Tuesday, June 16, 2009

As If I Needed Another Reason to Boycott A&F

When I was in high school, music and clothing trends defined the norm. I was never one to jump on the Dave Matthews “Band-wagon”. I hated Britney Spears and the entire boy-band phenomenon. I never shopped at Hollister or Aeropostale. I was the weirdo who made tablecloths into skirts and proudly wore my homemade denim arm cuffs. I scoured the Salvation Army for sweet deals, and wore men’s ties long before anyone ever hear Avril’s “music.” And I most definitely never wore Abercrombie and Fitch clothing, which was extremely popular at my mostly white small town high school.

My well-intentioned mother once bought me several Abercrombie articles of clothing one year for Christmas. I snuck up to my room under the premise of trying them on. I remember sitting on my bed and thinking how it would be easier to just wear the damn clothes. I’d spare my mother’s feelings, and would “fit in” better at school. They didn’t have that telltale thrift store smell, and they were the correct size for my body. They didn’t have any strange patterns or look out of the ordinary, like my usual outfits. I quickly snapped out of my self-betraying thoughts and ran back downstairs. I told my mother they didn’t fit, and she returned them to the store.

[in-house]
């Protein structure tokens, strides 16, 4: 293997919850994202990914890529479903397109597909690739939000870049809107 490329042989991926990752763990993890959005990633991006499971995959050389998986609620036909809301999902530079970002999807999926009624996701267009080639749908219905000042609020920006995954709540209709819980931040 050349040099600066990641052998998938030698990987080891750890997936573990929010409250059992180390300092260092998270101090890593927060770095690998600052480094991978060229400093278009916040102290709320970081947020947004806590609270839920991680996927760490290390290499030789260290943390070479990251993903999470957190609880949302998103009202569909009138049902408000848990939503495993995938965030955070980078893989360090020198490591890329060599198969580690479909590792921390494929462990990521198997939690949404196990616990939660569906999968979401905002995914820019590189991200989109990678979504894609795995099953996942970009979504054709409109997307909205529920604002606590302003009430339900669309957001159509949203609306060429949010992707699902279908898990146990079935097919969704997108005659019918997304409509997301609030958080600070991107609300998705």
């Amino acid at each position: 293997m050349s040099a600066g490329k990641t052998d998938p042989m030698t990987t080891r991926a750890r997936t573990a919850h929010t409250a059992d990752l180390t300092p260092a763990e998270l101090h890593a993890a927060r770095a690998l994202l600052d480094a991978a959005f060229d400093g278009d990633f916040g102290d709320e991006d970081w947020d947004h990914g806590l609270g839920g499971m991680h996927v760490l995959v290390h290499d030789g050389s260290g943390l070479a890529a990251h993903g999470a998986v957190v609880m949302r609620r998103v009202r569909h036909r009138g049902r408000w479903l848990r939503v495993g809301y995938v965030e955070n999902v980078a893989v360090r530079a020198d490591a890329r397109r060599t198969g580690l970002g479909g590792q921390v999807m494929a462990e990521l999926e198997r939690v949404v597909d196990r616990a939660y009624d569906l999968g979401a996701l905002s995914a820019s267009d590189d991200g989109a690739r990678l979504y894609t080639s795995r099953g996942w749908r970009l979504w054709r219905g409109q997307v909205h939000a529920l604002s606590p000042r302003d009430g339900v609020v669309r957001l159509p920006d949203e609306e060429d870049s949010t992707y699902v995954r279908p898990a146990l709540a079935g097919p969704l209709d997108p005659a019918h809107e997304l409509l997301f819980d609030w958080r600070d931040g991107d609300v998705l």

I’m especially proud that I have still never worn a piece of Abercrombie and Fitch clothing. They have developed a nasty reputation. They are most recently in the news for banishing a girl with a prosthetic arm to the stock room because she didn’t meet their ideal “look.” They paid 40 million dollars to black, Asian, and Latino employees and job applicants to settle a 2004 lawsuit that “accused the clothing retailer of promoting whites at the expense of minorities,” according to a USA Today article.

My personal style has definitely become tamer as I’ve gotten older. I still like finding funny T-shirts at thrift stores, but I’m definitely less creative than I used to be. But I’m glad I’ve never contributed to the coffers of a company like Abecrombie and Fitch.